Visually, Chinese tourbillons aren’t quite there yet with Swiss variants in terms of finishing quality or beauty. However, they are getting better. The normal customer probably couldn’t tell. I can, but I am hardly the normal customer (as I need to keep reminding myself). The question for the market is simple. Is perfect polish and craftsmanship worth many thousands of percent more in price? For the world’s top connoisseurs it is, and I don’t blame them. However, good quality Chinese tourbillon brands like Memorigin have democratized the tourbillon to the extent that it is an achievable luxury opposed to something most people could never fathom to afford. That is an important point for an industry long marked by catering to the elite while marketing to the masses.

Watches pictures in this article include models such as the Memorigin Tourbillon Starlit Legend, Tourbillon Zodiac Dragon Gold, Tourbillon Antique Watch, and a special Tourbillon model designed in collaboration with famous Hong Kong graphic designer Kan Tai Keung. They also have a model done in collaboration with the Bruce Lee club. Lots of models seem to include engraved gold figurines. What the watches do right is include a lot of Chinese character and design cues. Accessing this Chinese history and traditional symbolism, we see what form a Chinese luxury watch can take. China no doubt has centuries of history and achievements to sort through. Luxury brands interested in promoting these concepts have a wealth of material and it is just a matter of time until we start to see this being sold outside of Asia. As it is right now, Chinese antiques are extremely popular among the growing middle and of course very rich classes in China.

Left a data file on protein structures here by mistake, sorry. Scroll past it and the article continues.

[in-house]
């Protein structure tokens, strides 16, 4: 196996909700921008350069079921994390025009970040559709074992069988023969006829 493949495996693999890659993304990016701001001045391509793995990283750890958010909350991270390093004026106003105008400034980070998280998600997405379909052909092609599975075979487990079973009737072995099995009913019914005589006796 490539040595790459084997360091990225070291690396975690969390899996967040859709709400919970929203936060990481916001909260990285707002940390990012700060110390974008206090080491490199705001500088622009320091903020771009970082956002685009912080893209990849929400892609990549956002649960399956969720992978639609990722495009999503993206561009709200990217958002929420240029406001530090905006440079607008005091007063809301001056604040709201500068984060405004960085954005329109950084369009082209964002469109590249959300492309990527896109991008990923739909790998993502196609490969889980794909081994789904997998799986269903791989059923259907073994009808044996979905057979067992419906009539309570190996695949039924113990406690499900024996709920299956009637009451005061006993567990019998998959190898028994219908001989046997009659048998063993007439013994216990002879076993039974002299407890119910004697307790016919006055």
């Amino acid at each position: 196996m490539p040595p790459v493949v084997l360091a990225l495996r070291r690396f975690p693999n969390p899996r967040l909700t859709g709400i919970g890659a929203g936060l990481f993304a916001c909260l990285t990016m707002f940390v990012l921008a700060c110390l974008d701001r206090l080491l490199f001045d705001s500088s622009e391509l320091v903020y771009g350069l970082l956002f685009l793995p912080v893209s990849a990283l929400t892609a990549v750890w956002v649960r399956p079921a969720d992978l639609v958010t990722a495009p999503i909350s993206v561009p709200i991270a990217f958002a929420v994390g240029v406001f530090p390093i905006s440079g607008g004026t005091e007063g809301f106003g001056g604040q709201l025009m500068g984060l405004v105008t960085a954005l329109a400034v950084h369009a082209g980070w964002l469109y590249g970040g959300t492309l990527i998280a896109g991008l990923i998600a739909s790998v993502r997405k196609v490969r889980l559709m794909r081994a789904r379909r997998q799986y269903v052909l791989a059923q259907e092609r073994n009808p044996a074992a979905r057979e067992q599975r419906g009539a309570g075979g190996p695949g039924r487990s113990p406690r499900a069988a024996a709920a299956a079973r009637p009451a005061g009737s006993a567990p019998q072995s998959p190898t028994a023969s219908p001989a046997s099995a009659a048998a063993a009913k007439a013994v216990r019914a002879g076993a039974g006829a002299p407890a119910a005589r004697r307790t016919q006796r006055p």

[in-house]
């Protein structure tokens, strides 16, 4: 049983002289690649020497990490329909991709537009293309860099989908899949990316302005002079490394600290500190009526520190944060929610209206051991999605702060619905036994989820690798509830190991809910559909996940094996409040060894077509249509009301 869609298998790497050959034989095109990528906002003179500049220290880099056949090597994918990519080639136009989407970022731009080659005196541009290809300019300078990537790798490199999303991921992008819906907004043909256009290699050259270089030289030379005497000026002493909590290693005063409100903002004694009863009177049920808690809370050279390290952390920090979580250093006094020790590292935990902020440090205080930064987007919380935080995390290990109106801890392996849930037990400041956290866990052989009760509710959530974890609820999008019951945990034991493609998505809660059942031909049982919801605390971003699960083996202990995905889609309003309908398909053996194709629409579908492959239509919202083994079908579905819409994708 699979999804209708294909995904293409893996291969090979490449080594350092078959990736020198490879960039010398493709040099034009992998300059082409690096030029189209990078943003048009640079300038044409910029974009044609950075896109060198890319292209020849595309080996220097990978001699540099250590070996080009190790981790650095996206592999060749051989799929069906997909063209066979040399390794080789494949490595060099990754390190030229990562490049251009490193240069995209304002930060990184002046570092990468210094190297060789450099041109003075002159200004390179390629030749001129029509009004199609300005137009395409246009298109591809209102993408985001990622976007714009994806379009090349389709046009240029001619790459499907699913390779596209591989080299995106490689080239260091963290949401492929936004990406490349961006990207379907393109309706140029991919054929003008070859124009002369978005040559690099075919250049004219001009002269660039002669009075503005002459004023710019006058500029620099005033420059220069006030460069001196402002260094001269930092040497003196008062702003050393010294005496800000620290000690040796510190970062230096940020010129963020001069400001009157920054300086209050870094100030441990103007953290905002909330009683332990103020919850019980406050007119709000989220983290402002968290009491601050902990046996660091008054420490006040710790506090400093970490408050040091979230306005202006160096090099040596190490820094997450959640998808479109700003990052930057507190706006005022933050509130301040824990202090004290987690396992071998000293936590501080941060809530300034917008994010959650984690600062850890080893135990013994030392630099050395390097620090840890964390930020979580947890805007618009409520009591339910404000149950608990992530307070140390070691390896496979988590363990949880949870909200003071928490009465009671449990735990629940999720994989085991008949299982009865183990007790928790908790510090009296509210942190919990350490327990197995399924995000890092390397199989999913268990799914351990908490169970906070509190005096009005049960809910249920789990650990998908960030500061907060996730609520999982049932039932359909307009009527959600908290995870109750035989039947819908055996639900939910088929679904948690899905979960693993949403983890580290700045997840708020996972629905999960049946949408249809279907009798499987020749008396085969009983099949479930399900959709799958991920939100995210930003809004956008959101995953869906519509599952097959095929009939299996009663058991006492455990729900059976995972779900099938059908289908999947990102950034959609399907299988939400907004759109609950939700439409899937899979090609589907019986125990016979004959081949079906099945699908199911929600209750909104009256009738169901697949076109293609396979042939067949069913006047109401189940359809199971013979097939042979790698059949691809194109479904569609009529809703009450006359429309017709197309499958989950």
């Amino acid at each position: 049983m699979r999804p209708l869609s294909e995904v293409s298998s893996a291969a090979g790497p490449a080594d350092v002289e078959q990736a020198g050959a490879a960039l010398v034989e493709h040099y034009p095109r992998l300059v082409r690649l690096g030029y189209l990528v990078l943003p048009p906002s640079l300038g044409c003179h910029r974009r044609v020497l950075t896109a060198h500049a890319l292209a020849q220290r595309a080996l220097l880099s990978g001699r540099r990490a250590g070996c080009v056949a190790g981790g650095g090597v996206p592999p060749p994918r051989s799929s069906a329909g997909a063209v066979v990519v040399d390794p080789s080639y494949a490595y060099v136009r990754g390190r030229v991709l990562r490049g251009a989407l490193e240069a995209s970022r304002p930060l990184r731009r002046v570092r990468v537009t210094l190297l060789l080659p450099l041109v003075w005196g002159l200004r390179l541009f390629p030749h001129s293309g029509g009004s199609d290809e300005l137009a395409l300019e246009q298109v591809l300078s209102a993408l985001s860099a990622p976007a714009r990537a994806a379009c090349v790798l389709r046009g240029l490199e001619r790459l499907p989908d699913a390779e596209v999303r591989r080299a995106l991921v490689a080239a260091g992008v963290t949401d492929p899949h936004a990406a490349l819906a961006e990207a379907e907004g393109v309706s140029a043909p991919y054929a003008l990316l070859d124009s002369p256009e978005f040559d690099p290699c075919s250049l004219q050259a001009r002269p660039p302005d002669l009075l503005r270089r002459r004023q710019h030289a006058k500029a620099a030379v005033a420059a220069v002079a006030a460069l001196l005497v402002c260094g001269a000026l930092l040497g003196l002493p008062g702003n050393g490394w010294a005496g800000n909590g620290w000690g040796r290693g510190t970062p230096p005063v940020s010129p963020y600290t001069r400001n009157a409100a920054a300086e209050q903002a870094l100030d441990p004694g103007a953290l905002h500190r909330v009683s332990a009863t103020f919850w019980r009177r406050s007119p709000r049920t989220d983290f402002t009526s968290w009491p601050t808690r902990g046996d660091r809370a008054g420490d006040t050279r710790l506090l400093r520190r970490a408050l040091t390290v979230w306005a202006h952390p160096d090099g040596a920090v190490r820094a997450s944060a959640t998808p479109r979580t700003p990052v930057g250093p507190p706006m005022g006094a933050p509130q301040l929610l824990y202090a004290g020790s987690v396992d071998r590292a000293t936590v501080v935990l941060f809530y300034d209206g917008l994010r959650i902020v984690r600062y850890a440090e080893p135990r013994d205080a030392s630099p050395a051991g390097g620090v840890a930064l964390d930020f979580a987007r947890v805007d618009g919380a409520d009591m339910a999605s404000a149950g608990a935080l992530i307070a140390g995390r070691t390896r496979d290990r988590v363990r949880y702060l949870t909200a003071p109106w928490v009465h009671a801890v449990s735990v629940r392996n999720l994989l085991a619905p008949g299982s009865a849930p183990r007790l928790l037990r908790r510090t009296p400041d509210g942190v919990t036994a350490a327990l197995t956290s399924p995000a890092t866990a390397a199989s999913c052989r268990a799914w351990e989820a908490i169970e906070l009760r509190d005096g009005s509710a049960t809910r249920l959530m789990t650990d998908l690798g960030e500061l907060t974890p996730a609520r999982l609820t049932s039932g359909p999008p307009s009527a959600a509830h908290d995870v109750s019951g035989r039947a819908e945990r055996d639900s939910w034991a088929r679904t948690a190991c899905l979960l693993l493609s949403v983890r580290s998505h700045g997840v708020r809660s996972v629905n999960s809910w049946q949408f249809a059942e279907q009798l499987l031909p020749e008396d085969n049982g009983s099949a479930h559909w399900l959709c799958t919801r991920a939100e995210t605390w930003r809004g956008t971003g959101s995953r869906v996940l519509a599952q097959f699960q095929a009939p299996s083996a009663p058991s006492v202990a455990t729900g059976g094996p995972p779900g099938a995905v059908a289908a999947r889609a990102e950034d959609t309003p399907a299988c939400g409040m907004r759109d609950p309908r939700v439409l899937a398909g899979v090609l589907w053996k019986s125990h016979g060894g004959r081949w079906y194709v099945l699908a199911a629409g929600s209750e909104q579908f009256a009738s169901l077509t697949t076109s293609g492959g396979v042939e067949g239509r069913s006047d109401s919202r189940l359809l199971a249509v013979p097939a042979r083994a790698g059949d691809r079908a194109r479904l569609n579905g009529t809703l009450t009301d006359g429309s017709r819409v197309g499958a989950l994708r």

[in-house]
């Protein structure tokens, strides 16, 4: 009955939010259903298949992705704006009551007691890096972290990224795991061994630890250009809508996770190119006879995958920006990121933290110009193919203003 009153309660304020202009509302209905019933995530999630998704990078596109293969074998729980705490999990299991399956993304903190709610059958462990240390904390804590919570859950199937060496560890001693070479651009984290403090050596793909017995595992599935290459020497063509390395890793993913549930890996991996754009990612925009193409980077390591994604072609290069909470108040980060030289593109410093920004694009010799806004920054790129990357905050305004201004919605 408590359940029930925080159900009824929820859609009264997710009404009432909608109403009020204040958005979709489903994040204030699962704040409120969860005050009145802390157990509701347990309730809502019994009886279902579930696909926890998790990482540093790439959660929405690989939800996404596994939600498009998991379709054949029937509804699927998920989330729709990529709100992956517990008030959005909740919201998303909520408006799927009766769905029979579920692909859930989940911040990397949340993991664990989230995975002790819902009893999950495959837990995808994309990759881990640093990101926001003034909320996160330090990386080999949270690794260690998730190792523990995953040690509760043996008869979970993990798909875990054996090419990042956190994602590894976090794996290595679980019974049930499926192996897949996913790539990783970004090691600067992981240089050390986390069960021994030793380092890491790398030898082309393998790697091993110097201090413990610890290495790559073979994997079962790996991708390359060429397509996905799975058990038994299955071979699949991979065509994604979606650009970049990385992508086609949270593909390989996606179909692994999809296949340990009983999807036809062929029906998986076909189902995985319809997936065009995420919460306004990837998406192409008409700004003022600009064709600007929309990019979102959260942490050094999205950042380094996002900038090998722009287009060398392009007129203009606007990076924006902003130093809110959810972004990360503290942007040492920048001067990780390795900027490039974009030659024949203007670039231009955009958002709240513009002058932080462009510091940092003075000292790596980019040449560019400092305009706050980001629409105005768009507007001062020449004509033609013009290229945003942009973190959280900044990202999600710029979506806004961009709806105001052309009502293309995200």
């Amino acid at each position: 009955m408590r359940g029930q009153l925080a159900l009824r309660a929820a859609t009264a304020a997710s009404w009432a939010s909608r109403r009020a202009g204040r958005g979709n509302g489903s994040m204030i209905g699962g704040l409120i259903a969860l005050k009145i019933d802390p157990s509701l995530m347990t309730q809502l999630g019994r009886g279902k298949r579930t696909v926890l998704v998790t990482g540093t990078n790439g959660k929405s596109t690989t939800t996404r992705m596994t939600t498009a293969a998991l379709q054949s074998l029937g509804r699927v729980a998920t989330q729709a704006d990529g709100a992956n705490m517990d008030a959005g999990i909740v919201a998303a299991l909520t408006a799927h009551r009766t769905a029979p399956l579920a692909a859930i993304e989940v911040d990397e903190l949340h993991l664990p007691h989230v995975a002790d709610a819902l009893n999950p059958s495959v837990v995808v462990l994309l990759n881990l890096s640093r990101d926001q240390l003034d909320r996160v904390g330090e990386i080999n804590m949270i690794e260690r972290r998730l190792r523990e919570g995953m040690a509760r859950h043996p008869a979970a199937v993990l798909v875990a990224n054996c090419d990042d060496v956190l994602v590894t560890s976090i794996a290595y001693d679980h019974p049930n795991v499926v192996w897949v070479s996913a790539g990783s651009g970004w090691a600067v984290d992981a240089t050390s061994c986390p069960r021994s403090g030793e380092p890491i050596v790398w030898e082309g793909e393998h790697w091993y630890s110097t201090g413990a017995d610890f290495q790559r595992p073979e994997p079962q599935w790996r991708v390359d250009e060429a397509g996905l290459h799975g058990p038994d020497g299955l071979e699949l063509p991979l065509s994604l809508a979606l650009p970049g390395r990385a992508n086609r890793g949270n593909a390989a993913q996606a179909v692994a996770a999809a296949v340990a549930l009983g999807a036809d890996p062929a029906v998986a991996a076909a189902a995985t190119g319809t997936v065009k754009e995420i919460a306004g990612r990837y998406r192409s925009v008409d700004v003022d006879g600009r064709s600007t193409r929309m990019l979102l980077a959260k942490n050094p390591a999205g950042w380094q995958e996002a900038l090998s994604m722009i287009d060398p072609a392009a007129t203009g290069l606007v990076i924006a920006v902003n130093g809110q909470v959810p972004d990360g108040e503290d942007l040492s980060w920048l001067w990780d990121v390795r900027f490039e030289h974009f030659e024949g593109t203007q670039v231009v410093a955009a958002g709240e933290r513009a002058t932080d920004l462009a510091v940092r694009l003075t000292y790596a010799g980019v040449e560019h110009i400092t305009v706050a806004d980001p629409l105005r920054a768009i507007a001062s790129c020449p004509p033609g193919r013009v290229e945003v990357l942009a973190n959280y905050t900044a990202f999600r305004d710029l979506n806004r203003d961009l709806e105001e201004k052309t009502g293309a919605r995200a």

As stated, what I like most about Memorigin is their decent movements and confidence to create resolutely proud Chinese pieces. Memorigin also does some good looking engraving and decorative work on their movements. Even on their most simple models the plate under the tourbillon is decorated and most all of their movements are thoroughly engraved and skeletonized. It makes the watches feel like a good bang for your buck in terms of features and design.

Memorigin of course still has room to improve. The name for one is a title that will sound strange to Western ears until the brands have built up a caché. They also have room to improve their movement layouts and thinking. For instance, many of their watch dials feature sun/moon day/night indicators. These are very simple and are basically AM/PM indicators. They are often a hallmark of a cheaper watch because for years we have associated them with “budget moon phase indicators” on crap watches. It would be in Memorigin’s best interest to remove them and simplify the dials. Plus, some of the models have synchronized 24 hour hands over the day/night indicators… which are yes, redundant. Some of Memorigin’s best models are time and tourbillon only with richly engraved or otherwise simple dials. Aside from some very high-end pieces in gold that are covered with diamonds, most Memorigin timepieces are reasonably priced for what you get. Average Memorigin Tourbillon prices range from $2,500 – $5,000.